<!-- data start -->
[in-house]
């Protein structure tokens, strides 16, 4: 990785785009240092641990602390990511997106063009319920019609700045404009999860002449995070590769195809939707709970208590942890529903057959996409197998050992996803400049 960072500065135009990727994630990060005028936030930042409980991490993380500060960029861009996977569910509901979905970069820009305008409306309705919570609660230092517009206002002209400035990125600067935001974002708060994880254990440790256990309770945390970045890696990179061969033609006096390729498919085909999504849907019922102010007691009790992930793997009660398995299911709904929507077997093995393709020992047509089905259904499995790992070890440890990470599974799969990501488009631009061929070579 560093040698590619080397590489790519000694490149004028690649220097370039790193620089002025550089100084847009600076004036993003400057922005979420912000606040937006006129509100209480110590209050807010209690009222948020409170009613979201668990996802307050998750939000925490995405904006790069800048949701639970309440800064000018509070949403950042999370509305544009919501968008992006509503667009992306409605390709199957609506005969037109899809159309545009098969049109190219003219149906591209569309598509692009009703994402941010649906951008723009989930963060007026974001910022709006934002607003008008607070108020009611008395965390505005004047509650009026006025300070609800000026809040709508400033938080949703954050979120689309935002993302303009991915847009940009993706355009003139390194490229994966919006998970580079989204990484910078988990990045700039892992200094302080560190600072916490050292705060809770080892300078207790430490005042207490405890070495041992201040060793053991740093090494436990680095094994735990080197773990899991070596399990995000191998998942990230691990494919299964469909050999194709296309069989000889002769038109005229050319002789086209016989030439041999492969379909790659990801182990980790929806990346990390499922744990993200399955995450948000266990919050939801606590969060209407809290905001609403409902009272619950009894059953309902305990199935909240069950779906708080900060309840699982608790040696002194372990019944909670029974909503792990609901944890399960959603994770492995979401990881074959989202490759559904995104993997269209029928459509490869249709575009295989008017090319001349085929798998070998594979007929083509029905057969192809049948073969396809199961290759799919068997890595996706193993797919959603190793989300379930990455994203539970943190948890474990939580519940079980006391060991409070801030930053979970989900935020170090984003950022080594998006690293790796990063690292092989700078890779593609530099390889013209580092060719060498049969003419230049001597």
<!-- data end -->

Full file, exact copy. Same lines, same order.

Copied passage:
[in-house]
């Protein structure tokens, strides 16, 4: 990785785009240092641990602390990511997106063009319920019609700045404009999860002449995070590769195809939707709970208590942890529903057959996409197998050992996803400049 960072500065135009990727994630990060005028936030930042409980991490993380500060960029861009996977569910509901979905970069820009305008409306309705919570609660230092517009206002002209400035990125600067935001974002708060994880254990440790256990309770945390970045890696990179061969033609006096390729498919085909999504849907019922102010007691009790992930793997009660398995299911709904929507077997093995393709020992047509089905259904499995790992070890440890990470599974799969990501488009631009061929070579 560093040698590619080397590489790519000694490149004028690649220097370039790193620089002025550089100084847009600076004036993003400057922005979420912000606040937006006129509100209480110590209050807010209690009222948020409170009613979201668990996802307050998750939000925490995405904006790069800048949701639970309440800064000018509070949403950042999370509305544009919501968008992006509503667009992306409605390709199957609506005969037109899809159309545009098969049109190219003219149906591209569309598509692009009703994402941010649906951008723009989930963060007026974001910022709006934002607003008008607070108020009611008395965390505005004047509650009026006025300070609800000026809040709508400033938080949703954050979120689309935002993302303009991915847009940009993706355009003139390194490229994966919006998970580079989204990484910078988990990045700039892992200094302080560190600072916490050292705060809770080892300078207790430490005042207490405890070495041992201040060793053991740093090494436990680095094994735990080197773990899991070596399990995000191998998942990230691990494919299964469909050999194709296309069989000889002769038109005229050319002789086209016989030439041999492969379909790659990801182990980790929806990346990390499922744990993200399955995450948000266990919050939801606590969060209407809290905001609403409902009272619950009894059953309902305990199935909240069950779906708080900060309840699982608790040696002194372990019944909670029974909503792990609901944890399960959603994770492995979401990881074959989202490759559904995104993997269209029928459509490869249709575009295989008017090319001349085929798998070998594979007929083509029905057969192809049948073969396809199961290759799919068997890595996706193993797919959603190793989300379930990455994203539970943190948890474990939580519940079980006391060991409070801030930053979970989900935020170090984003950022080594998006690293790796990063690292092989700078890779593609530099390889013209580092060719060498049969003419230049001597």